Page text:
By Professor Tommy Koh: Will the US and China cooperate or clash?
October 15, 2021
The relationship between the United States and China is the most important bilateral relationship in the world. It will affect the interests of many countries in the world, including the Asean countries.
Asean wants to be on good terms with both countries and do not wish to take sides in the rivalry between them. It is not as easy task given the complicated nature of US–China ties.
There are areas in which they have convergent interests and other areas in which their interests diverge.
Where their interests converge, we expect them to cooperate. Where they diverge, we expect them to compete. At the moment, there is too little cooperation and too much competition.
What are some of the areas in which they have convergent interests? They include winning the fight against Covid-19, helping the world economy to recover, the climate crisis, the biodiversity crisis, the oceans crisis, the non-proliferation of nuclear weapons, strengthening the World Health Organisation’s capacity to combat future pandemics, revitalising the World Trade Organisation, North Korea, Afghanistan and Myanmar.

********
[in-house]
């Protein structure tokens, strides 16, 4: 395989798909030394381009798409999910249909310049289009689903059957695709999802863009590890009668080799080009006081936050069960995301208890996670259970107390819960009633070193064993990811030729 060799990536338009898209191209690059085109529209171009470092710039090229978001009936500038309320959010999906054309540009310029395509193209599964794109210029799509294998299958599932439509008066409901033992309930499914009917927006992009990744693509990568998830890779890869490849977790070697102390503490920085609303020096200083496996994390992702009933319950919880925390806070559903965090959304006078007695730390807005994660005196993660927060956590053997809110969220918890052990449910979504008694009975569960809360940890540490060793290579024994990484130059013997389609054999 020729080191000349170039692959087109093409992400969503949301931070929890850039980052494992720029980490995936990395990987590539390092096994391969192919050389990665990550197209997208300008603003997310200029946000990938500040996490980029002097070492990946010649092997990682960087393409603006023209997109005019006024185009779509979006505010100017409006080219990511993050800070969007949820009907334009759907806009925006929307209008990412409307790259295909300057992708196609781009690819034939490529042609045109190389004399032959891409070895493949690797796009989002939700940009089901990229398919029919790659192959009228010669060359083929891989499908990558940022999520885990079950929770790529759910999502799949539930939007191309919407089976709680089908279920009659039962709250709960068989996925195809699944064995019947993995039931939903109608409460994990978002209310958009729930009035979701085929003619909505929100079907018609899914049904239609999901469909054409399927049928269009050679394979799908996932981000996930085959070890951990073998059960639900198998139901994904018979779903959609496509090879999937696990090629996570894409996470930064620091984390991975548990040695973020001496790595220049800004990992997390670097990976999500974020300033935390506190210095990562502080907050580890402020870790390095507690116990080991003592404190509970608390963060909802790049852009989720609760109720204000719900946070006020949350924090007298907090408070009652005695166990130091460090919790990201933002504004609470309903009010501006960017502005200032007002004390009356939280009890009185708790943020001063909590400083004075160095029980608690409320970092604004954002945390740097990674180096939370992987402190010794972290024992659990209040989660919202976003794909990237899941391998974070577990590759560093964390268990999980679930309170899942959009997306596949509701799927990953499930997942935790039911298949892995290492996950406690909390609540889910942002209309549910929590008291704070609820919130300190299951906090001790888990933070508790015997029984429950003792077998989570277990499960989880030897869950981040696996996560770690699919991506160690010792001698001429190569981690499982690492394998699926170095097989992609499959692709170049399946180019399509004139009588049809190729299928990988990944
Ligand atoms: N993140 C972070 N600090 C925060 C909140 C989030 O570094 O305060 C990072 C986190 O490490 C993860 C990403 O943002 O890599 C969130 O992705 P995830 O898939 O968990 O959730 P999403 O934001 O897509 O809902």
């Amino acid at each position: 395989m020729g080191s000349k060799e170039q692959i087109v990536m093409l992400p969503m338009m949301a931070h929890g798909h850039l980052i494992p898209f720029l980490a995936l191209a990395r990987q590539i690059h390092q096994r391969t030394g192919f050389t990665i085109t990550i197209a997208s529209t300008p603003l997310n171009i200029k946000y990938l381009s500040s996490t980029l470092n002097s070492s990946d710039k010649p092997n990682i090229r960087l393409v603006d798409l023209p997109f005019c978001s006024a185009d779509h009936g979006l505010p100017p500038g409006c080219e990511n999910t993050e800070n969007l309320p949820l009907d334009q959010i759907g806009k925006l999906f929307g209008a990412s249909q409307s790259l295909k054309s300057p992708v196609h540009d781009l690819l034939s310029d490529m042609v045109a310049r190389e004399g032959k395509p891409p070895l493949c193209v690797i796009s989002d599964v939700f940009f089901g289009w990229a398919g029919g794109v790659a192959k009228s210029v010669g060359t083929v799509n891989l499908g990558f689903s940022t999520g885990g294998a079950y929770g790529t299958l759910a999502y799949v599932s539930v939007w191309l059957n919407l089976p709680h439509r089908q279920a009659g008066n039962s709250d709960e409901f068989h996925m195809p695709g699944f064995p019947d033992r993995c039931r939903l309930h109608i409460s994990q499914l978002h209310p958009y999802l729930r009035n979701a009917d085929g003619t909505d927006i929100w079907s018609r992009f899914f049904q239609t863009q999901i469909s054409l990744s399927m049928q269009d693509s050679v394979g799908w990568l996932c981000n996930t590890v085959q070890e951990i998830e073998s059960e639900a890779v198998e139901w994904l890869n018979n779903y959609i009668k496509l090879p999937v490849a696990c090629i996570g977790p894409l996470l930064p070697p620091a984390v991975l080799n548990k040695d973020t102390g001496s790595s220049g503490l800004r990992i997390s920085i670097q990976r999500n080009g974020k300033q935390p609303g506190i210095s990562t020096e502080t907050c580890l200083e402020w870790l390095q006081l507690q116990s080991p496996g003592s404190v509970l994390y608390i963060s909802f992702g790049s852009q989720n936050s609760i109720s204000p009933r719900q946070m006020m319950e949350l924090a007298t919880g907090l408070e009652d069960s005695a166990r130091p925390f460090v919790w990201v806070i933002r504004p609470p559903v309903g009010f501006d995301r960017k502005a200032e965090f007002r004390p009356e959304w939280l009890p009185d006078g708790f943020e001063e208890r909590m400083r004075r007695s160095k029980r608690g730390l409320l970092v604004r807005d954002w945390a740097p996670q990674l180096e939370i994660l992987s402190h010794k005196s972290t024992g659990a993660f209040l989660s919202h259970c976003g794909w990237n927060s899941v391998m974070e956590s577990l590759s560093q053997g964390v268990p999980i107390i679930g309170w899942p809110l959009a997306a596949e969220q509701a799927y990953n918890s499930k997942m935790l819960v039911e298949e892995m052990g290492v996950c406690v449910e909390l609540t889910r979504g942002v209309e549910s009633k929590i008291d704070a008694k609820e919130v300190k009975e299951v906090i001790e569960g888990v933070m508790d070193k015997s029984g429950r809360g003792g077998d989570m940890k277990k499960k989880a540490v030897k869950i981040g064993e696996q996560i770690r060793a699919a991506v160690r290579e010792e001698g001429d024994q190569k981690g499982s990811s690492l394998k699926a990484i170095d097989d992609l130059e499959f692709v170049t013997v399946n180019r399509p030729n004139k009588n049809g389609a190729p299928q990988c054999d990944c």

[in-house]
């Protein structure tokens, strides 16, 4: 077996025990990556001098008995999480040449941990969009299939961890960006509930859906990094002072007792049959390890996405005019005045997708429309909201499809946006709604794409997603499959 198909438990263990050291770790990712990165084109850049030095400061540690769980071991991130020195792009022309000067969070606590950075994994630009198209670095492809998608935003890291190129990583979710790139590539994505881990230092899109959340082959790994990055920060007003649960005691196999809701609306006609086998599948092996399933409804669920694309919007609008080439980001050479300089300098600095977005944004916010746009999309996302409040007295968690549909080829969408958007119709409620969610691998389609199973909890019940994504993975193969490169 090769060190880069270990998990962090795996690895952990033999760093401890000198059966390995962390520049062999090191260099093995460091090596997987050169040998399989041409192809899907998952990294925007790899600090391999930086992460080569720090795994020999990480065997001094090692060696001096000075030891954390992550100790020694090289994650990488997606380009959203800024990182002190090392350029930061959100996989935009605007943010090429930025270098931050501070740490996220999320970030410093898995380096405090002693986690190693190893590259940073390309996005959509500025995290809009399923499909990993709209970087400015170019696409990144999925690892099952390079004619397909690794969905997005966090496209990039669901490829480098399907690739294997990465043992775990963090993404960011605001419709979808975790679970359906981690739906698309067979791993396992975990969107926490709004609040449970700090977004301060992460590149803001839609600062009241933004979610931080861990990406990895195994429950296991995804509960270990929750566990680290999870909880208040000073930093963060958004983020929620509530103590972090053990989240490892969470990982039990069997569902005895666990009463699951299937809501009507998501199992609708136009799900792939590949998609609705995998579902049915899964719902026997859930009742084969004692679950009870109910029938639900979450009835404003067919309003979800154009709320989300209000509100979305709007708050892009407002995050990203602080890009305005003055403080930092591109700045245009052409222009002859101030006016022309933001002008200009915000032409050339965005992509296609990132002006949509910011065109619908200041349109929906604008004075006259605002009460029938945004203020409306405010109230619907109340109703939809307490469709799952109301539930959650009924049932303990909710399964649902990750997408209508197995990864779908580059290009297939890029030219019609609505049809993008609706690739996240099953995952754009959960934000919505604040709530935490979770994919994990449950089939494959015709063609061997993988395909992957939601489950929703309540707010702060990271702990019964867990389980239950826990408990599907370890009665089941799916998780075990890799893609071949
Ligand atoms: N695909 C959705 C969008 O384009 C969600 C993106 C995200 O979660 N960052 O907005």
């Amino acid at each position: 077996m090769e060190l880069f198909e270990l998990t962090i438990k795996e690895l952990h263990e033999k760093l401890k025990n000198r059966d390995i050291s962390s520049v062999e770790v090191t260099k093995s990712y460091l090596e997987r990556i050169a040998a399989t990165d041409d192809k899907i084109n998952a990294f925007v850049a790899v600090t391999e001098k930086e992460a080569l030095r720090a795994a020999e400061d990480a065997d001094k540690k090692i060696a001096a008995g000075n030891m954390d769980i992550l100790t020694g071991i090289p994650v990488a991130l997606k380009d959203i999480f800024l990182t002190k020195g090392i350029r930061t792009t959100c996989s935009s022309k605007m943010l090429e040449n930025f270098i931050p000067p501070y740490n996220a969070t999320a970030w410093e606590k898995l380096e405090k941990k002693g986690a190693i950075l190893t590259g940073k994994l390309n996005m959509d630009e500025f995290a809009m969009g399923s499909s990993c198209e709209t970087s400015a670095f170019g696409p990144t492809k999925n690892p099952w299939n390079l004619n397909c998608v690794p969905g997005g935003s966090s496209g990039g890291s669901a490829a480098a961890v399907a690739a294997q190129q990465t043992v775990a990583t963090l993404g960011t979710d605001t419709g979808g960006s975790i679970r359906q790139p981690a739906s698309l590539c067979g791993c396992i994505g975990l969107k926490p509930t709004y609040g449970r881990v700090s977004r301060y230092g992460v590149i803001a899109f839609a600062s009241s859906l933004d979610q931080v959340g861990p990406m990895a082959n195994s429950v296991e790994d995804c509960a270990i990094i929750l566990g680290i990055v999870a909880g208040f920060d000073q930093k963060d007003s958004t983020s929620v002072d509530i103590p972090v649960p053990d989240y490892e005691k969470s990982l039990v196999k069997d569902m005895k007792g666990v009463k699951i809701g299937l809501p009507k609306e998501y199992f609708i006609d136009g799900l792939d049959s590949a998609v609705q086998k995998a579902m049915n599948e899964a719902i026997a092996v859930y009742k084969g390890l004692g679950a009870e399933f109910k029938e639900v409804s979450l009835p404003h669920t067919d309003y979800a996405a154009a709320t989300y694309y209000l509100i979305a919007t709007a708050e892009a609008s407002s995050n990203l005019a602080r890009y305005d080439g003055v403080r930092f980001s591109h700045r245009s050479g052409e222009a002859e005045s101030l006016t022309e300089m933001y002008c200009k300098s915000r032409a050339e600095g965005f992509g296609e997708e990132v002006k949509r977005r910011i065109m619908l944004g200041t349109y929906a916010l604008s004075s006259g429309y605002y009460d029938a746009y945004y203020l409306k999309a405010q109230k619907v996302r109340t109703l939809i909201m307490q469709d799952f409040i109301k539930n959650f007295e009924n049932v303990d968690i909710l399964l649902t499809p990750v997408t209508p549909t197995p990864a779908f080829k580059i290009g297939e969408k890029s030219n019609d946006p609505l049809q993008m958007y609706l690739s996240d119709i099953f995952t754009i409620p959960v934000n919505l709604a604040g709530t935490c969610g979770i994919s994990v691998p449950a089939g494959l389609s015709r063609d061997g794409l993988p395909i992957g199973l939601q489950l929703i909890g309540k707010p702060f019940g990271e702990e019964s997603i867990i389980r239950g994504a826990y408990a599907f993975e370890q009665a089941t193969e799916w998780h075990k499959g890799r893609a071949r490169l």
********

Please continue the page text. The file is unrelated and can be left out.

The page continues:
In areas where the US and China have convergent interests, the imperative is for the two countries to cooperate.
For example, cooperation to deal with the climate crisis should not be made conditional to other considerations. For this reason, I was disappointed by the response of the Chinese Foreign Minister Wang Yi to the US Special Presidential Envoy for Climate Change John Kerry. Mr Wang said that Chinese cooperation with the US will depend on the state of their overall relationship. This should not be the case.
Healthy And Unhealthy Competition
Competition between US and China need not be bad. I shall give three examples of healthy competition.
First, it is healthy competition for the US and China to see who can produce the most effective vaccines against Covid-19. It is also healthy rivalry when both compete to see who can donate the most amount of vaccines to the developing countries, either through the WHO’s Covax Facility or bilaterally.
Second, it is healthy competition for the US and China to bring to next month’s United Nations Climate Change Conferencethe most ambitious proposals concerning greenhouse gas emission reduction targets or financial support for the developing countries.
Third, I would like to see healthy competition between the US and China to develop the best clean technology and to lower carbon emissions. This will help the world make a successful transition to a low carbon economy.
I will now give you three examples of unhealthy competition.
First, there are voices in both the US and China who want to decouple the US and Chinese economies. The two economies are so interlinked and inter-dependent that it will be very difficult to decouple them. Even if it were technically possible to do, it would bring disaster to both economies and to the rest of us who are linked to both.
Second, the proposal to decouple technology is a bad idea. We, in the Asean countries, want to be able to source technology from both the US and China. We do not want to be told that we can no longer do that, and we will have to choose between using American technology and Chinese technology.